Caution: one may leave Static Vintage wanting to paint one’s walls a ‘90s shade of lime green. There is a lot to look at with painted walls decorated with women’s and men’s fashion. Stock ranges from reasonably priced rare pieces to cabinets reserved for vintage Vuitton luggage, designer jewellery and bags by the likes of Gucci and Chanel. Other accessories include lots of ties and shoes, which range from secondhand so-wrong-they’re-right to vintage Yves Saint Laurent. Rails are packed so it’s a good place if you are in the mood for a rummage. Take intermittent breaks in the brown teddybear chair.
Decades of Fashion
Haight & Ashbury neighbourhood – 1653 Haight St, San Francisco, CA 94117, USA
As the name suggests, here you can shop by the decade of fashion that takes your fancy. Most pieces fall between the thirties to the eighties, but the collection spans 100 years from the 1890s. I’ve shopped everyday attire, but it’s particularly good for party-wear. Sadly I don’t drink champagne everyday like the late Cilla Black was said to, but on my last visit I was tempted by a pair of ‘80s champagne bottle and coupe earrings (that would be a perfect blind-date identifier). Don’t worry if you’re not reading this from the UK or you were born after 1995 and these Blind Date jokes are lost on you because if you’re into vintage then Decades of Fashion definitely won’t be.
Haight & Ashbury neighbourhood – 1660 Haight St, San Francisco, CA 94117, USA
There’s nothing like a good window display to make you appreciate the pleasure that is unique to visiting a shop built with bricks instead of clicks. In fact the whole store front of Wasteland’s San Francisco location is worthy of a minute or two before you dive past Art Deco tiles to discover pre-loved fashion peppered with vintage. Expect high-end and contemporary designers, and when I last visited there was practically a cabinet dedicated to collectable Prada accessories. Of course stock changes quickly, but men’s clothes and accessories always maintain a healthy share of the space.
Eden & Eden
North Beach neighbourhood – 560 Jackson St, San Francisco, CA 94133, USA
Not everything in Eden & Eden is sustainable, but the store and staff exhibit such respect for both new and vintage that it is truly a place to shop forever pieces. Eden & Eden’s vintage clothes and jewellery is so well-edited that it could even convert people that don’t usually do vintage. They also exhibit in A Current Affair, an event for premier vintage retailers and private dealers that comes to the Bay twice a year.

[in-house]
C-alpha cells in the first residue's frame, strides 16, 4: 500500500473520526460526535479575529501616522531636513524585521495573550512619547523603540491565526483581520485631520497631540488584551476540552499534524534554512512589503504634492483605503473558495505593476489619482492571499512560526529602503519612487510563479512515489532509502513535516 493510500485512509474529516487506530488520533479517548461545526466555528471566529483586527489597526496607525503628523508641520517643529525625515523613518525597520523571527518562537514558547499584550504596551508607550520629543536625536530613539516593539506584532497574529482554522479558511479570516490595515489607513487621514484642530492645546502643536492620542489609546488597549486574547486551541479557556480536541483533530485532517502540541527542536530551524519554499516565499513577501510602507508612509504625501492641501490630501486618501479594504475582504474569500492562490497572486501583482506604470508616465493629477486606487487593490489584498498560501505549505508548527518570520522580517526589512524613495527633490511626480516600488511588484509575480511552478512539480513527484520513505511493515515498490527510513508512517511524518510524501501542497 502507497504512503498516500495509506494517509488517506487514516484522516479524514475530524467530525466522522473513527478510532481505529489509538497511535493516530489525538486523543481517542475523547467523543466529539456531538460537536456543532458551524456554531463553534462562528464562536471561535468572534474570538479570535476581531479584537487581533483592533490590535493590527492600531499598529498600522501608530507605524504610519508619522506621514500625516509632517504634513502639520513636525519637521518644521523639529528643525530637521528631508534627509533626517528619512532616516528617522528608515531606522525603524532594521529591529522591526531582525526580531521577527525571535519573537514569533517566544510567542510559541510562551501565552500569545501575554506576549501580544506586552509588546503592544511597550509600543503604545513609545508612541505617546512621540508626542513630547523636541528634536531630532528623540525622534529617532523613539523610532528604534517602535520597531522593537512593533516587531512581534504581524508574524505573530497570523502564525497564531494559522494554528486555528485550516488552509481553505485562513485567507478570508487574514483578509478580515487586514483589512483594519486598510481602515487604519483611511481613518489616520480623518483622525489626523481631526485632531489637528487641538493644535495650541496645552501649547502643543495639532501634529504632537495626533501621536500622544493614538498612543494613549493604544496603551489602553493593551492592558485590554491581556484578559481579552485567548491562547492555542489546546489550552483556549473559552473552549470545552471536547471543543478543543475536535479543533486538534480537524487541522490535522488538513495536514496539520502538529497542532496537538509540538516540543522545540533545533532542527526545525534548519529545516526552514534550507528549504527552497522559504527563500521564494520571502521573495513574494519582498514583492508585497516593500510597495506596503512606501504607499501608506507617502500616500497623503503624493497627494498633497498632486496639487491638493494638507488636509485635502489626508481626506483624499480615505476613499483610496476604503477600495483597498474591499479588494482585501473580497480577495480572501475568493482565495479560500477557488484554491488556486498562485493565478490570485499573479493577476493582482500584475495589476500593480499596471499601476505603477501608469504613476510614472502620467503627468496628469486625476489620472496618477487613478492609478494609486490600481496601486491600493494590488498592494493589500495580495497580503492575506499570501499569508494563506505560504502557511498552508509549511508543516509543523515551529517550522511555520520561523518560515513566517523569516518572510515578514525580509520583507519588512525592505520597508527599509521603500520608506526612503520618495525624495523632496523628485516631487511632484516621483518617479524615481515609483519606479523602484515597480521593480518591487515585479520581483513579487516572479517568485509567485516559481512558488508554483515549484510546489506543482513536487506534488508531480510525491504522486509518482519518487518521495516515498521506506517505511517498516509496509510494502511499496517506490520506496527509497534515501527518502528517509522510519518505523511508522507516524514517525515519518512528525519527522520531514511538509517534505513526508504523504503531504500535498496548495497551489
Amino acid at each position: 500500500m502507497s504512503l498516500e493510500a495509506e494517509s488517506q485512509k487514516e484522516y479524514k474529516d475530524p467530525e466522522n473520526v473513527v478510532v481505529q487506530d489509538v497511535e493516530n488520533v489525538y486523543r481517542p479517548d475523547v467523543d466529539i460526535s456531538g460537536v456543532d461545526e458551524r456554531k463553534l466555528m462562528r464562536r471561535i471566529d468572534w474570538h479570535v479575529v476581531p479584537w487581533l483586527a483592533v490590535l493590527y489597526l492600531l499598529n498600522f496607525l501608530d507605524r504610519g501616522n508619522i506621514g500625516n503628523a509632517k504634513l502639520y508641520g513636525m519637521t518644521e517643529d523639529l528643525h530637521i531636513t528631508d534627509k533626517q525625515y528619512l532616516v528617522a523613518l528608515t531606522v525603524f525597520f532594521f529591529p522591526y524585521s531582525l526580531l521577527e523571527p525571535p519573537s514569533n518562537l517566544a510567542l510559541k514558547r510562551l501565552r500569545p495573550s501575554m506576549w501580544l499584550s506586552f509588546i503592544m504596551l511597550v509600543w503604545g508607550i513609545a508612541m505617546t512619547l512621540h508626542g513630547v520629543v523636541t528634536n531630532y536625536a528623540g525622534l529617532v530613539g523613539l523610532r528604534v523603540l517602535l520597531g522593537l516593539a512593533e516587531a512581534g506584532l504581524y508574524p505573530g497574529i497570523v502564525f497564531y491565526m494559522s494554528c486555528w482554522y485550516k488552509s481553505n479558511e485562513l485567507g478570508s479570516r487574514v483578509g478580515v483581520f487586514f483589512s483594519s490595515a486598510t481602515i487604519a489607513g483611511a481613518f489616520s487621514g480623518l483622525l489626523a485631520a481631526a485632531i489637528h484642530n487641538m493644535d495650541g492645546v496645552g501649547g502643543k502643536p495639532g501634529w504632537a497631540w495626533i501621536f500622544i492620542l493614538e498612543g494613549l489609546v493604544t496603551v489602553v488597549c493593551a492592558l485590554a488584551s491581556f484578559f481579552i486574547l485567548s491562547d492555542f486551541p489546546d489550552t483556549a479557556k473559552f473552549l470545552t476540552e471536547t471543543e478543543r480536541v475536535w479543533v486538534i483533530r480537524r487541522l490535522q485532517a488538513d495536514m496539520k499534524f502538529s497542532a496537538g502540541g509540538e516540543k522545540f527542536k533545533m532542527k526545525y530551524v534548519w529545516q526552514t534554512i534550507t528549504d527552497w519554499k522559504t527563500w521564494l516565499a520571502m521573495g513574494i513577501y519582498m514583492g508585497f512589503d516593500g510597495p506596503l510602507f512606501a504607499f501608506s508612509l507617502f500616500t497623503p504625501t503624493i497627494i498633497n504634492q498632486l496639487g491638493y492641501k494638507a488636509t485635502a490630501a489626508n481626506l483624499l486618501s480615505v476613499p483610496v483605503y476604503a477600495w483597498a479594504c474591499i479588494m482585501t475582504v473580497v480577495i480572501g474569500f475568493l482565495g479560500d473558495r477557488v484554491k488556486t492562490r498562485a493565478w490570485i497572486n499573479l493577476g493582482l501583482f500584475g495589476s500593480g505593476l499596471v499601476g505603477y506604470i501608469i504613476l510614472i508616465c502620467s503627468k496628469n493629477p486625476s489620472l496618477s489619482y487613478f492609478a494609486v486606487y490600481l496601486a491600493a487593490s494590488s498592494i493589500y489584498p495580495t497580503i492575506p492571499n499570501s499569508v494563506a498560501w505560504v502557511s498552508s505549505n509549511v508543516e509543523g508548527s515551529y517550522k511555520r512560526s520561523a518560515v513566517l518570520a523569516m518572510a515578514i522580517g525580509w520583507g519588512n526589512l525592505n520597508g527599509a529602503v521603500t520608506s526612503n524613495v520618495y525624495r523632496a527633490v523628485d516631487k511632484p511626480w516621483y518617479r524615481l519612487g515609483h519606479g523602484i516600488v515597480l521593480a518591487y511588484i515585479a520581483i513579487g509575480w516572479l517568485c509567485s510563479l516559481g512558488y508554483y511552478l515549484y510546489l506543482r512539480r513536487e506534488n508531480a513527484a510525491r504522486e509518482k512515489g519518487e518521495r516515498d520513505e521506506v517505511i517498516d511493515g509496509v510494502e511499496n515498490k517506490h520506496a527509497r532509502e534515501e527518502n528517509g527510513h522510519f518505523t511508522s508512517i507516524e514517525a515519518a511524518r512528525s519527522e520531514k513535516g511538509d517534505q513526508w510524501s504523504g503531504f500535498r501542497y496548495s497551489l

Inner Richmond neighbourhood – 212 Clement St, San Francisco, CA 94118, USA
Step inside Seedstore and you feel a flowering spectrum of the sustainable fashion scene – ranging from local labels with collections made in California to independent brands from around the globe that nurture traditional in-country techniques. A pop-up of ‘80s and ‘90s vintage by WRN FRSH, a local SF label that also sells their own non-binary cut and sewn collection made of recycled denim sits well in this store of mainly new wardrobe staples for women and men and gifty goods.
Gravel & Gold
Mission District – 3266 21st St, San Francisco, CA 94110, USA
Let’s just say they had me at the doormat welcome message.
Gravel & Gold is home to an independent, woman-owned design collective and is mainly stocked with things the women make themselves including clothing, accessories and gifts featuring their handmade prints. Joyfully crafted items for your own home dome include stained glass shaka signs and unusual sculptures and ceramics. Expect a multi-sensory experience with warm, cruelty-free Californian scents from the likes of Fiele Fragrances.
Mission District – 914 Valencia St, San Francisco, CA 94110, USA. One of Ref’s two locations in SF.
It is increasingly rare to find a brand that you can’t get on home ground, so if you’re not based in San Francisco, New York or LA, Reformation calls for some revelling. Tech-savvy stores invite shoppers to add items to the fitting room from a monitor, but as a Brit usually restricted to viewing Reformation’s sexy strand of sustainable from behind a screen, I preferred to cruise the gallery-like display. Save your upper-arm workout for another time because unlike stores with jam-packed rails, Reformation dresses theirs with just one of each item. Then you can test sizes across bottoms, dresses and tops ready for future screen-shopping.
Berkeley – 2400 San Pablo Ave, Berkeley, CA 94702, USA
Exploring Ohmega Salvage is a happy excursion to inspire interestingly dressed interiors. This place is a staple of community for reuse with unusual objects that fit a need and tell a story. It’s a given that you will eye-up salvage bigger than your suitcase could carry; which in my case was a trough sink circa 1960, but there are smaller shoppable items too (like the glass pendant light shades pictured). It’s also fun to look at different architectural elements and furniture that you don’t find back home.
Fairfax in Marin County – 9 Bolinas Rd, Fairfax, CA 94930, USA
Mystic Rose is a new jewel to the treasure town that is Fairfax. Stepping inside is like entering a fortune tellers cabin with vintage clothes and ‘90s iridescent Moschino boots waiting to tell you about the life you could have if you choose them. This store has trinkets galore, gifts and great American vintage accessories for women and men. I saw mostly one-offs on my visit, apart from this trolley out front holding deadstock handbags from the seventies. It’s well worth crossing the Golden Gate Bridge for a taste of intentional living here.